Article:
The I.R.S. wants to know you are a business. That's it, plain and simple. One way to prove this is it to make a profit. But if you are generating enough revenue to overcome all your expenses, there are several other criteria used by the I.R.S. to establish that you are a business.
A couple of articles in the news recently focus on artist Crile in a legal battle with the I.R.S. -- Crile v. Commissioner. The New York Times article explains why a Tax Court Ruling Is Seen as a Victory for Artists. Read it first.
Then the Forbes article, Artists Rejoice! Tax Court Concludes Painter's Activity Isn't A 'Hobby' gives more technical information that you can apply to your business. It includes the nine factors to differentiate a business from a hobby. The author doesn't exactly sound sympathetic to artists/makers. Keep reading...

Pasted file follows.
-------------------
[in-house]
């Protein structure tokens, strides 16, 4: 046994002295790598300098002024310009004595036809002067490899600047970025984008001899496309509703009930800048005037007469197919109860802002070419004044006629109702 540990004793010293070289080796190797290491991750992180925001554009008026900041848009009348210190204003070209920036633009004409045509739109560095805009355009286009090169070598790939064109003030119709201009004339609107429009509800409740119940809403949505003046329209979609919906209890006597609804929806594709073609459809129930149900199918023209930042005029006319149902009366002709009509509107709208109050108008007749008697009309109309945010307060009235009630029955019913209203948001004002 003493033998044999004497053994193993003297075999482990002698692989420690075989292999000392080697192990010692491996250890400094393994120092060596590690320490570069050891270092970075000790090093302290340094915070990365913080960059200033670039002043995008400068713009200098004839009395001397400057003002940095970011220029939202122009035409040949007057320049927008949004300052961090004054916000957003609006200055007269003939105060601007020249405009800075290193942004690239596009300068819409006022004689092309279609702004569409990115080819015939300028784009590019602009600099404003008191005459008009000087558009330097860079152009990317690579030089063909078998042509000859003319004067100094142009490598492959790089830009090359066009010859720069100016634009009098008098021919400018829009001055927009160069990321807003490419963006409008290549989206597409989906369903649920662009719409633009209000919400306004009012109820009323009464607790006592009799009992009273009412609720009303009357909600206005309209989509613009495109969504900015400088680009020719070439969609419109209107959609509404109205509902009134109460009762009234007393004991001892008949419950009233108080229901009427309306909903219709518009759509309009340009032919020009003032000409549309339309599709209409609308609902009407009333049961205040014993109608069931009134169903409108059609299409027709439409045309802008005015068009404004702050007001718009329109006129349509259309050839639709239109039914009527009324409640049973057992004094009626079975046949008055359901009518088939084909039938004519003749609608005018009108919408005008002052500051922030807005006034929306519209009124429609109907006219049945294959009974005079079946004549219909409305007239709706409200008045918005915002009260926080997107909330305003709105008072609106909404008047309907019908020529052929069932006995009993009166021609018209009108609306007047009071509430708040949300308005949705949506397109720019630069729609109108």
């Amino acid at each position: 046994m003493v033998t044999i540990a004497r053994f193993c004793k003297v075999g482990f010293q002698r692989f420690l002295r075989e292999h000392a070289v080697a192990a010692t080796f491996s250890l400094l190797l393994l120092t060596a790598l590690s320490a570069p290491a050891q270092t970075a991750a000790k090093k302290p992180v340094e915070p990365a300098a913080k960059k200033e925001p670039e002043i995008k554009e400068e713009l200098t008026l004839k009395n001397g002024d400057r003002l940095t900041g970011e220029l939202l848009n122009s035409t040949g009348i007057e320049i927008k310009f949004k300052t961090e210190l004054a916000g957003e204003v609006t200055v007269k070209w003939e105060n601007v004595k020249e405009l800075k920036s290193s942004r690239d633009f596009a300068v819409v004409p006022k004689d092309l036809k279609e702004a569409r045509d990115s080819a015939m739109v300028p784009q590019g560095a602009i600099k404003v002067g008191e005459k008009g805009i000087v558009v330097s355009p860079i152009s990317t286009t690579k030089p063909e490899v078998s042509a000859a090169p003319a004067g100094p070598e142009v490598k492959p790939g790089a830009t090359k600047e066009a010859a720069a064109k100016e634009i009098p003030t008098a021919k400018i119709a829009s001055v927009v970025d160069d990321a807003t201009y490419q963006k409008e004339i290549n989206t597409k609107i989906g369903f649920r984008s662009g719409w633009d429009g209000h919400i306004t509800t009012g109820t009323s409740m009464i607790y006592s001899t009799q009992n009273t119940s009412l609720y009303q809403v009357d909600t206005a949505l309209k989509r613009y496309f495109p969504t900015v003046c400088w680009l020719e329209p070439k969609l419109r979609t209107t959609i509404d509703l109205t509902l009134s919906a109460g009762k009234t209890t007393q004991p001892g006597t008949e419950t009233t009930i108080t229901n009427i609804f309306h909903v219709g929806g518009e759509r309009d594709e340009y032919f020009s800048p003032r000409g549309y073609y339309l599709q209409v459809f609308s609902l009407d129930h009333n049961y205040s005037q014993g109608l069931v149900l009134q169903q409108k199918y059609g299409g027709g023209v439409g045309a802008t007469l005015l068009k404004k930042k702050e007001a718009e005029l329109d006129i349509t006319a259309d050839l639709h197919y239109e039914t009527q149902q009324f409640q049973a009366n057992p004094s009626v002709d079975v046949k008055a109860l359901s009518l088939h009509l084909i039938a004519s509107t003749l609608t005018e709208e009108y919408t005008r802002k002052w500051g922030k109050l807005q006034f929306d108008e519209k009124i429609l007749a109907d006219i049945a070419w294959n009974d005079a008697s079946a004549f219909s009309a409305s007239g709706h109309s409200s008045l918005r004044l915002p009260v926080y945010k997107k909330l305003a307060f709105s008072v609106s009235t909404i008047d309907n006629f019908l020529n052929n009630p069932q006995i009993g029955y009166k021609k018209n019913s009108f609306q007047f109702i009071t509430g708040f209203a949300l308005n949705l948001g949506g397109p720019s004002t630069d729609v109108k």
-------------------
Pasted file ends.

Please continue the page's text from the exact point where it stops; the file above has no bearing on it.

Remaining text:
Pages 2-4 get far more interesting with definite "Takeaways" for everyone in the arts that they can apply to their creative business.
STAY TUNED . . . It looks like Crile took too many personal expenses under the umbrella of her art business. The writer of this article was not optimistic about "part two" of her case with the I.R.S.